We probably ought to begin by explaining some terminology. An heirloom plant variety is a variety that you can save seed from, plant it, and get essentially the same thing again generation after generation. The alternative is a hybrid variety, which if you were to save seed from, you'd get something not quite the same as the previous generation: maybe a different color or shape, often less productive, probably a different taste or texture, etc. So, for example, the seed of an heirloom 'German Johnson' tomato should yield another 'German Johnson,' but the seed of a 'betterboy' (which is a hybrid) would yield a tomato that might more closely resemble one or another of the parent lines that were crossed to yield the 'betterboy' or some very different cross. So the most basic thing to understand is that for the gardener or farmer growing hybrid plants means going back to the seed company to buy more seed every year, whereas with heirlooms there's the potential to isolate a variety (from other varieties of the same species it might cross with) and save seed to replant.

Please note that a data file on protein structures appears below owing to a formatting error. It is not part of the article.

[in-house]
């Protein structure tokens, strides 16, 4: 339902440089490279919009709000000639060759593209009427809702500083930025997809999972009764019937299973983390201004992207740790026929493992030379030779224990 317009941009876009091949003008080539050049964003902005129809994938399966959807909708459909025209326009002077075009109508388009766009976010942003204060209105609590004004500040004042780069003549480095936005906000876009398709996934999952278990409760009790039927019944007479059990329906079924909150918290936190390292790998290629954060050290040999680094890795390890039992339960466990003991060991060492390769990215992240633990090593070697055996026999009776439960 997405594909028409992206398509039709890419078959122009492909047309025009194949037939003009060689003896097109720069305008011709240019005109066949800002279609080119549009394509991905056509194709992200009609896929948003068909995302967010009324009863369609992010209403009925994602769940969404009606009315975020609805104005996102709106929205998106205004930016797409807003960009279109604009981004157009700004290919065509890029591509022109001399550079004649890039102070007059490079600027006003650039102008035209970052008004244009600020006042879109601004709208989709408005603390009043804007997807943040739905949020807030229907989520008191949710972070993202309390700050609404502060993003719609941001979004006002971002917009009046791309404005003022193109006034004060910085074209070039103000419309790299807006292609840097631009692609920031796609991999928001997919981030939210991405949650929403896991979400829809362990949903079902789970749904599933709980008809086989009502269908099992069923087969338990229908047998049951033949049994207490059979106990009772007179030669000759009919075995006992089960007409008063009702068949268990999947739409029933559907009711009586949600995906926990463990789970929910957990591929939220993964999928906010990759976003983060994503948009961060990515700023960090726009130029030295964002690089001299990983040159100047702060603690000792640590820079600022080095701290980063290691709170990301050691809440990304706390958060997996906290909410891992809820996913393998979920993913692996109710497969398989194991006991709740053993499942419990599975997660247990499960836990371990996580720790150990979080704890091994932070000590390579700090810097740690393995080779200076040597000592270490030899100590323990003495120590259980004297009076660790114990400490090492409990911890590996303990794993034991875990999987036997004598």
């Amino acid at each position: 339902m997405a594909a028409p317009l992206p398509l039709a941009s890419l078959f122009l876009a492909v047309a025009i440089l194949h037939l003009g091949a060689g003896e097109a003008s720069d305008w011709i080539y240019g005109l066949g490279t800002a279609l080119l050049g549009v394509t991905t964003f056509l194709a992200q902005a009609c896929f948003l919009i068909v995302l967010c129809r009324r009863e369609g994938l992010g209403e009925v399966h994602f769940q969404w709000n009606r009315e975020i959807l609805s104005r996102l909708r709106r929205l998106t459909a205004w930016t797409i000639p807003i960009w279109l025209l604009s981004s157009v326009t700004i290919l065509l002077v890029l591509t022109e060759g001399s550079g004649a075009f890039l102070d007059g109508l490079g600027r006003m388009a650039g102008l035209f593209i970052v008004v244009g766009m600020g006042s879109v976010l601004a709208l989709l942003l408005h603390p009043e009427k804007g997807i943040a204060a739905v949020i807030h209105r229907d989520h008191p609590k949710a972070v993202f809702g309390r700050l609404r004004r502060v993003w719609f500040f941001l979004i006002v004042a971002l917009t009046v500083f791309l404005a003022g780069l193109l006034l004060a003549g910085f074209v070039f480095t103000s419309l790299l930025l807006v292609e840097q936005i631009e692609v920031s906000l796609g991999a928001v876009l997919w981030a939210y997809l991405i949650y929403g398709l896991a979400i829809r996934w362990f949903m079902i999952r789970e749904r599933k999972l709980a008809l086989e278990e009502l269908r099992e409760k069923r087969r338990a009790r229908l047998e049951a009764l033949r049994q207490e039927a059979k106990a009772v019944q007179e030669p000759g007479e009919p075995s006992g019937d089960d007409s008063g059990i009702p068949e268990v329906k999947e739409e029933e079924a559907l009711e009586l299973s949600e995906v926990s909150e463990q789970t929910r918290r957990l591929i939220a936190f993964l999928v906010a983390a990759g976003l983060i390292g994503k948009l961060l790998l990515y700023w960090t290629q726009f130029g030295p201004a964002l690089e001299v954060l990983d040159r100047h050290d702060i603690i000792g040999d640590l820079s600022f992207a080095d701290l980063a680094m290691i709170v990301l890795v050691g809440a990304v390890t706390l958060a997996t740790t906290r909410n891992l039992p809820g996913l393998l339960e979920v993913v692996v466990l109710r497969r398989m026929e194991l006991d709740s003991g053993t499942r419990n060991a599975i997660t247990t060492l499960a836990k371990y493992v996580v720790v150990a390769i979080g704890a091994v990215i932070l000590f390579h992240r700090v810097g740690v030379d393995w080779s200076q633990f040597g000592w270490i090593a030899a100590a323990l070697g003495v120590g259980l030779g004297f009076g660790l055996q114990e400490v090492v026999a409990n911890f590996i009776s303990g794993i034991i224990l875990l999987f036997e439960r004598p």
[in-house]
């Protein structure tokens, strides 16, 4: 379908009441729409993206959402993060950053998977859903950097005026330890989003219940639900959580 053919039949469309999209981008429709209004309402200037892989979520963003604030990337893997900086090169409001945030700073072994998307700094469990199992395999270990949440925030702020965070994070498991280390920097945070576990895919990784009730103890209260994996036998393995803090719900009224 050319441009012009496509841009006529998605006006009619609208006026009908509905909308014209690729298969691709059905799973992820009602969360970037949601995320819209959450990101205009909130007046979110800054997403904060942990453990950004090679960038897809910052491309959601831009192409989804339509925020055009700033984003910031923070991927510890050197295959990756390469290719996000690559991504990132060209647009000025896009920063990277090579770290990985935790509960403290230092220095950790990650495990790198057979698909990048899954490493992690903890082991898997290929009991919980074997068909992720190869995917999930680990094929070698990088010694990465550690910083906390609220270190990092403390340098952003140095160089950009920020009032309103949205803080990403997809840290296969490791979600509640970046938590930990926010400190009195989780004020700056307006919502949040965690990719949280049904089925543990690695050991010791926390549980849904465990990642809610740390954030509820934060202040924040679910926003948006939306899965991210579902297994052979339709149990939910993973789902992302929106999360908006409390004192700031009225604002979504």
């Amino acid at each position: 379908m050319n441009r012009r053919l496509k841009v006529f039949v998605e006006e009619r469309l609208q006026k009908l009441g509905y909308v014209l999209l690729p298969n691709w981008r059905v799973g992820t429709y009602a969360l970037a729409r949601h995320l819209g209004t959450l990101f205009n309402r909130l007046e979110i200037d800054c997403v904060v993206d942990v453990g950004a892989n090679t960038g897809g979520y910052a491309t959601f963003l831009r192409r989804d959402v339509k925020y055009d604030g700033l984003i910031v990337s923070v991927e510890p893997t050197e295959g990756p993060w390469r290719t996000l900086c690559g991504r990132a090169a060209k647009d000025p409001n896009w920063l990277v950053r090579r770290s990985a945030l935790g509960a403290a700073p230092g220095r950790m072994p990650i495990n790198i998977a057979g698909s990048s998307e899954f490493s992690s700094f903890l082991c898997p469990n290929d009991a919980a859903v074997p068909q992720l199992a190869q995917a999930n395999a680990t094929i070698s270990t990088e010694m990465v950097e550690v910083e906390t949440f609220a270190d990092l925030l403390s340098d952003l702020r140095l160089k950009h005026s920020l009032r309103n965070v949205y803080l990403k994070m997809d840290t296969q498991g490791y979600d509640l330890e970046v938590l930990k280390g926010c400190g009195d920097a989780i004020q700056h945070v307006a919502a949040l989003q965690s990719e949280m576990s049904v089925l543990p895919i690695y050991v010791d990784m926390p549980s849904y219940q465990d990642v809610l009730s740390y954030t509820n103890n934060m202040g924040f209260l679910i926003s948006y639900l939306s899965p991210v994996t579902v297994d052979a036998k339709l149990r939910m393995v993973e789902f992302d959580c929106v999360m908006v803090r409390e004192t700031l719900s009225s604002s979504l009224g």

We grow pretty much exclusively heirlooms (or more accurately “open-pollinated” varieties which includes all heirlooms.) Even those crops that are almost always hybrid, like corn, onions, broccoli, bell peppers... even with those crops we're growing heirlooms instead. So why grow heirlooms? There are a lot of little reasons. Heirloom varieties were often bred for taste; modern hybrids are often bred more narrowly for productivity or traits like suitability to picking under-ripe and shipping long distances. Heirloom varieties are often more suitable to simple organic growing methods; modern hybrids are often bred specifically for use with heavy applications of purchased fertilizers, intensive irrigation, and other chemicals and plastics. Of course, heirloom varieties also allow us to save a lot of our own seed, which means we can be more self-sufficient and grow a product with more local value. Saving our own seed means we don't have to worry about buying seed that might come treated with chemicals we'd rather not use. It means we can grow varieties that originally came from 50 different sources without having to pay separate shipping and handling to 50 different seed companies every year, because if we can save our own seed we only need to get it here once, so overall it means that we can grow a greater diversity than we could otherwise. And when we save seed from an eggplant, instead of a packet with 30 seeds, we have 10,000 seeds, which means we can share with friends and neighbors and other farmers, and they can often share with us. We wrote last week about the field peas that came from Eric's great uncle. Another pea variety came from friends at church and another variety from a customer. We're growing yacons and roselles (wonderful crops that we didn't even know about), sweet potatoes and tomatoes from friends in Rutherford County, another tomato from Melissa's mom, rhubarb and field corn from Eric's former workmate in the Brushy Mountains, beans and butterbeans from a farmers' market customer, peanuts from a friend in Virginia peanut country, etc., etc. Many of these seeds came with working knowledge of how to grow them. What all this amounts to is independence: heirlooms mean the potential to eat the kinds of crops and to farm in ways that aren't determined by corporate profitability. And as much as anything, what we want to offer to you is a real alternative to the corporate food system.